In a March 2014 raid, India’s FDA officials seized more than 4,000 strips of prescription drugs including addictive anti-depressants, anti-hypertensives and Viagra, worth over Rs 4,000,000, before the shipments could be illegally exported. All of the drugs had been ordered online, and the raid came just before the consignment was about to be smuggled to various countries like the US, UK, Australia, Japan, and Dubai.[9]

On June 27, 2013, the U.S. FDA reported the successful execution of Operation Pangea VI, a law enforcement initiative resulting in the elimination of 1,677 websites selling illegal prescription drugs. The partnership included individuals from the US Department of Justice, FDA Office of Criminal Investigations, Interpol, and authorities from nearly 100 countries. The members of Operation Pangea VI took action against 9,600 websites and included the seizure of dangerous drugs valued at $41 million.[10]

On March 27, 2013, three men and one woman were sentenced in relation to the illegal online supply of prescription-only and counterfeit medicines. This follows an undercover operation by the Medicines and Healthcare Products Regulatory Agency (MHRA). Searches of the homes of those involved uncovered stashes of counterfeit medication and generic prescription-only medicine. The seizure included Viagra, Cialis, diazepam and methadone. A study of a computer also showed email traffic between Andrew Luxton, Samantha Steed, Carl Willis and others indicating the previous supply of illegitimate medicine.[11]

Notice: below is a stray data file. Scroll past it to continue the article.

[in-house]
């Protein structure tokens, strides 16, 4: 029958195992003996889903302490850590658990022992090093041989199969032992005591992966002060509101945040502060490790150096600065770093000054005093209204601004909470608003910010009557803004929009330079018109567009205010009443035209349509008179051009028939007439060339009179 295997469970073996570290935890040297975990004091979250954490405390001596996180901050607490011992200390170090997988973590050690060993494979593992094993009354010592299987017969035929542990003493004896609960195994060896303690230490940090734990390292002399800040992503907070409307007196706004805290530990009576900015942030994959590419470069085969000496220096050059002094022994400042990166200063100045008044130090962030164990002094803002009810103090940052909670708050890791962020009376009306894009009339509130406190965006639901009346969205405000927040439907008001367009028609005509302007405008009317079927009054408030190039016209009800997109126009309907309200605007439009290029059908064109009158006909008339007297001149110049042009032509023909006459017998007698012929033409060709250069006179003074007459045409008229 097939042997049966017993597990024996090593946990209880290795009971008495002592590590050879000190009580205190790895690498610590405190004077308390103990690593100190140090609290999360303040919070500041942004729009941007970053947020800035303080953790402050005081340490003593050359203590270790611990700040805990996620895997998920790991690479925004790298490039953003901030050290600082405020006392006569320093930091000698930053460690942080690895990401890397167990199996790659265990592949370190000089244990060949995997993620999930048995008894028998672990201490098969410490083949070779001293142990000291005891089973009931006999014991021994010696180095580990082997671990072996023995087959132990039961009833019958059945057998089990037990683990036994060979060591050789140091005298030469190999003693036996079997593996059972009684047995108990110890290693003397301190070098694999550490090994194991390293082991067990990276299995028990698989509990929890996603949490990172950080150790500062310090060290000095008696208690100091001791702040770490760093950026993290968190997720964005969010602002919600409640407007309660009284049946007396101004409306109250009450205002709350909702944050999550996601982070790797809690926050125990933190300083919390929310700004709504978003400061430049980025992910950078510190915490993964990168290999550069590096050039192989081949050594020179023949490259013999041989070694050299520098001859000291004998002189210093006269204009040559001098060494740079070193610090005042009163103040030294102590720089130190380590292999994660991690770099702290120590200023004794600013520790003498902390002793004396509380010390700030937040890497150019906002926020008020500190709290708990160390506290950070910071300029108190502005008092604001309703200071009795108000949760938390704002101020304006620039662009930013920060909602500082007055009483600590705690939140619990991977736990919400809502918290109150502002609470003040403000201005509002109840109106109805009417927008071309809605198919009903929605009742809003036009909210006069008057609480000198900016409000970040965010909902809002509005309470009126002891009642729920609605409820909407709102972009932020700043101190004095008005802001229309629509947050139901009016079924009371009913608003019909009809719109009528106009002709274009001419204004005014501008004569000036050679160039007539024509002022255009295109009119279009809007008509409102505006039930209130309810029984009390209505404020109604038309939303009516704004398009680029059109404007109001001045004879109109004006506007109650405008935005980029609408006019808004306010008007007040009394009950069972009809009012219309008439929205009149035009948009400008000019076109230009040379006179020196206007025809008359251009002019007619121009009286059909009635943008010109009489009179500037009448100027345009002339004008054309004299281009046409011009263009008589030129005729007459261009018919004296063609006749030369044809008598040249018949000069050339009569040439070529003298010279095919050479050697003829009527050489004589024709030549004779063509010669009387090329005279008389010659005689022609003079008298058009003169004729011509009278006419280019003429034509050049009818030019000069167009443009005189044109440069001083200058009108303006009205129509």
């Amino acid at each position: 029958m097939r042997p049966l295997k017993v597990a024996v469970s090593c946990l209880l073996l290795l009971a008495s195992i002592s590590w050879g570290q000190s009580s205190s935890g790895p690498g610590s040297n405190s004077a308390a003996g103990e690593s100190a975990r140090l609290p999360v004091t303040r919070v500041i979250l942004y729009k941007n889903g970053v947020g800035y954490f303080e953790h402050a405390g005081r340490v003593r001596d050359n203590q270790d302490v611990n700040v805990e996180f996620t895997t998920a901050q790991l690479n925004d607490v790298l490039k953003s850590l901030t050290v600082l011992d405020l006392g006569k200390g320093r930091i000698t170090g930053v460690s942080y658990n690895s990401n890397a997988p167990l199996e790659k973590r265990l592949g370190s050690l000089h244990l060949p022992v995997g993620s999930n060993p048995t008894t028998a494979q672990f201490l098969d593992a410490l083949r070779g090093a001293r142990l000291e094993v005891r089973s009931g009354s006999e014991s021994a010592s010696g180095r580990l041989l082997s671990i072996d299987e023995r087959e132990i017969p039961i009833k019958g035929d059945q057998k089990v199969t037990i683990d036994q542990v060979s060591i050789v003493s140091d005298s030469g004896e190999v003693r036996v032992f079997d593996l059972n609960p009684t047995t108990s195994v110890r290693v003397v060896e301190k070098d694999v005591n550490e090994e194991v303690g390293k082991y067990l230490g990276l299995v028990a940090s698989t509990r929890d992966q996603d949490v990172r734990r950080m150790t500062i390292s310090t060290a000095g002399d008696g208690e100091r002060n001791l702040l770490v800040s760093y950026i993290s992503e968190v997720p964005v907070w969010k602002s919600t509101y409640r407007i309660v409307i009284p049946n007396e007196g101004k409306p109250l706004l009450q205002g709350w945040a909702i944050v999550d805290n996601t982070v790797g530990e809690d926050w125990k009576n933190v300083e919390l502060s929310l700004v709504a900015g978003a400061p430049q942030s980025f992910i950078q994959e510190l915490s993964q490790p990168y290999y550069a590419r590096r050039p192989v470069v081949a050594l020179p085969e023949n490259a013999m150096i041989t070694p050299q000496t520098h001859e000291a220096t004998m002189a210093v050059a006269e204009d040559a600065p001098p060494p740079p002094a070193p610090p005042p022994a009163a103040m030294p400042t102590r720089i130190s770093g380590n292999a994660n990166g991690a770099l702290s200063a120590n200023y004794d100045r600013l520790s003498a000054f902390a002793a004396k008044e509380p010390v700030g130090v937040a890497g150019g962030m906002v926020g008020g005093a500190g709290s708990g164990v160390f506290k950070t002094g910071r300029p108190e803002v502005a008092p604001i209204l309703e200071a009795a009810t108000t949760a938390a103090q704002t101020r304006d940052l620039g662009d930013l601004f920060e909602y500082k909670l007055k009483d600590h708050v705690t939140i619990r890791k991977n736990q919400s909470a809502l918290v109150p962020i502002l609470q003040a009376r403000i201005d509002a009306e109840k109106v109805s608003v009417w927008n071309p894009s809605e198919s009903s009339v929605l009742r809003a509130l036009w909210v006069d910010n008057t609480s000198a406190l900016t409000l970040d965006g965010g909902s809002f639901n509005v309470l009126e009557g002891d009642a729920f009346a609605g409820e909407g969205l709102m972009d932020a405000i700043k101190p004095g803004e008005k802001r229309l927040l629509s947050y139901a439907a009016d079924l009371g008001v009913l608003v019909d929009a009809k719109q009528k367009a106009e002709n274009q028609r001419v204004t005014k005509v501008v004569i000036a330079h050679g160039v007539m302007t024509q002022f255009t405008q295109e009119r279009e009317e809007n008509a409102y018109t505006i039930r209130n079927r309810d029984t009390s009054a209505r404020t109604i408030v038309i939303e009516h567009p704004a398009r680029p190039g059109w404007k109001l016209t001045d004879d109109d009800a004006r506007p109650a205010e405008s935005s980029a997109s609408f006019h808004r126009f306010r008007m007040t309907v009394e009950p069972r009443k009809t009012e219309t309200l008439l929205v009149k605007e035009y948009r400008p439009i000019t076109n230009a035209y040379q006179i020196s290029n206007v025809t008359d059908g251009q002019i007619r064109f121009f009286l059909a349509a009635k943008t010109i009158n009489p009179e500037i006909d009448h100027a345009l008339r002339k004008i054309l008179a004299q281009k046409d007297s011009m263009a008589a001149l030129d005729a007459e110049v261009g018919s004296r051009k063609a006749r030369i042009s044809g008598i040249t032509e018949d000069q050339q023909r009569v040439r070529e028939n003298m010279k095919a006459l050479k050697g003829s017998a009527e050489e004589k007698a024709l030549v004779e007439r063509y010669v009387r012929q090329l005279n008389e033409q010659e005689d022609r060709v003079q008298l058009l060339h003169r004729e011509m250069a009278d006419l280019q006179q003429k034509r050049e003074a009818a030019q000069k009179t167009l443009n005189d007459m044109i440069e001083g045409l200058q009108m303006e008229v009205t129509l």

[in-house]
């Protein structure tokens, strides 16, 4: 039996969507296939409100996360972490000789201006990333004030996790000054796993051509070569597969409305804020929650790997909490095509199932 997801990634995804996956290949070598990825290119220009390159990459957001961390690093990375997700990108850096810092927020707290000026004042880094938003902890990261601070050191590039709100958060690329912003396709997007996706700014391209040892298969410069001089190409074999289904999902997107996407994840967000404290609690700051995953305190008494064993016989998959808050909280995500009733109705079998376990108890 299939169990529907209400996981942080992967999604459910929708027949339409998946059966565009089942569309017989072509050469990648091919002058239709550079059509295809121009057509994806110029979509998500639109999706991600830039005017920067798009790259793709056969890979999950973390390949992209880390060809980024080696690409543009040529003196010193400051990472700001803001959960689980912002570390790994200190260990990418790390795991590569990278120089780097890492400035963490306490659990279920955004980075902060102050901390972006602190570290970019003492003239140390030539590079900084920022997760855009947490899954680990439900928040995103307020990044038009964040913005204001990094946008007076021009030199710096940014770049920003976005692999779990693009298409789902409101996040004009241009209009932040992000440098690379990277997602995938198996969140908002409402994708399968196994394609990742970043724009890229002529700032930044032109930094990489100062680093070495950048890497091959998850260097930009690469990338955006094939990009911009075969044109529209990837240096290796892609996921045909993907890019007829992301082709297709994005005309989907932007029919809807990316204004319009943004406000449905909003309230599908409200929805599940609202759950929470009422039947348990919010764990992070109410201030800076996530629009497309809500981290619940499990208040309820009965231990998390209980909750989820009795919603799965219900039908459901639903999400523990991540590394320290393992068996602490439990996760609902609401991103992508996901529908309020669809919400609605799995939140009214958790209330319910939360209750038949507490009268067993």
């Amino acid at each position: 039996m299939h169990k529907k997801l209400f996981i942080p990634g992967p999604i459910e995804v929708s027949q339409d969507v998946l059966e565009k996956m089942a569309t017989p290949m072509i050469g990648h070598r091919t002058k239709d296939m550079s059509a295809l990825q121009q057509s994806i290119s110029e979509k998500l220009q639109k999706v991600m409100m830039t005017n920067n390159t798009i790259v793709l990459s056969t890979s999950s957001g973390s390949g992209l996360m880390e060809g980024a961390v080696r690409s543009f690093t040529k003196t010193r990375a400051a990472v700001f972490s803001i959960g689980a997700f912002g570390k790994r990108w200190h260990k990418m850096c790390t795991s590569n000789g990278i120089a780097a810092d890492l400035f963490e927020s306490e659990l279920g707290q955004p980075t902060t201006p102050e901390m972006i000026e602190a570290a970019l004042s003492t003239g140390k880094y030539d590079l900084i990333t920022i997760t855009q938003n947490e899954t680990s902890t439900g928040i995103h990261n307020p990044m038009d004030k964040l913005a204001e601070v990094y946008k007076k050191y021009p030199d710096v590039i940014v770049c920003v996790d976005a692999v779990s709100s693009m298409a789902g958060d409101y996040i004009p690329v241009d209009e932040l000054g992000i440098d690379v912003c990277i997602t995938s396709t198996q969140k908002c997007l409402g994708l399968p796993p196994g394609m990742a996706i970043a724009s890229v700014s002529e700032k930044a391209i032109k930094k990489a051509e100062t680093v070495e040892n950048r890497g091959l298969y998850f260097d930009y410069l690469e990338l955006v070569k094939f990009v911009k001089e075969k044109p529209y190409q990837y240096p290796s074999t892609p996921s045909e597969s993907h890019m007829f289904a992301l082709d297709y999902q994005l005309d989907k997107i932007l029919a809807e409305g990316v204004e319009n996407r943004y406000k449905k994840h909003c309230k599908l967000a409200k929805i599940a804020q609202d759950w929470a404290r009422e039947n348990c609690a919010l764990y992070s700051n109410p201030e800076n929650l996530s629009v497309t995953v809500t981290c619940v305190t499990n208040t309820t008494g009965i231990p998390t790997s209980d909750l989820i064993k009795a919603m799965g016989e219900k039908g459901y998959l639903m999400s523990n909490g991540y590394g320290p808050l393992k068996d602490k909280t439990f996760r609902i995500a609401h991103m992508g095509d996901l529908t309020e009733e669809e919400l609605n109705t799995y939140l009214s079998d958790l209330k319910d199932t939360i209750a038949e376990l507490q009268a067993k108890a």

On March 27, 2013, nine defendants were sentenced for their roles in illegally distributing controlled substances to customers who bought the drugs from illicit Internet pharmacies. The defendants were also collectively ordered to forfeit more than $94 million in illegal proceeds. Drug Enforcement Administration Acting Special Agent in Charge Bruce C. Balzano stated, “prescription drug abuse has risen to alarming levels, often times leaving a trail of devastation behind and negatively impacting our communities. The individuals sentenced this week were involved in online pharmacy schemes that were illegally distributing controlled substances.”[12]

On March 13, 2013, Edmond Paolucci, 54, of Coventry, Rhode Island and Patrick Cunningham, 44, of Cranston, Rhode Island, admitted to the court that they participated in a conspiracy to repackage illegal drugs and sell them under various names and labels to consumers who placed orders via the Internet. A significant portion of the profits realized from the sale of the illegal drugs was laundered back to individuals in Israel.[13]

On August 9, 2012, a Puerto Rican man faced up to 10 years in prison after being found guilty by a jury on U.S. federal charges stemming from his role as a key operative for a drug ring that distributed large quantities of Chinese-made counterfeit pharmaceuticals throughout the United States and worldwide. Special agents with U.S. Immigration and Customs Enforcement’s (ICE) Homeland Security found more than 100,000 pills made to resemble a variety of popular prescription medications, including Viagra, Cialis, Valium, Xanax and Lipitor.[14]

On August 5, 2012, Chinese government officials seized “more than $182 million of counterfeit pharmaceuticals …in the latest attempt to clean up a food and drug market that has been flooded with fakes.” Chinese police arrested more than 2,000 individuals and destroy 1,100 production facilities for producing counterfeit drugs.[15]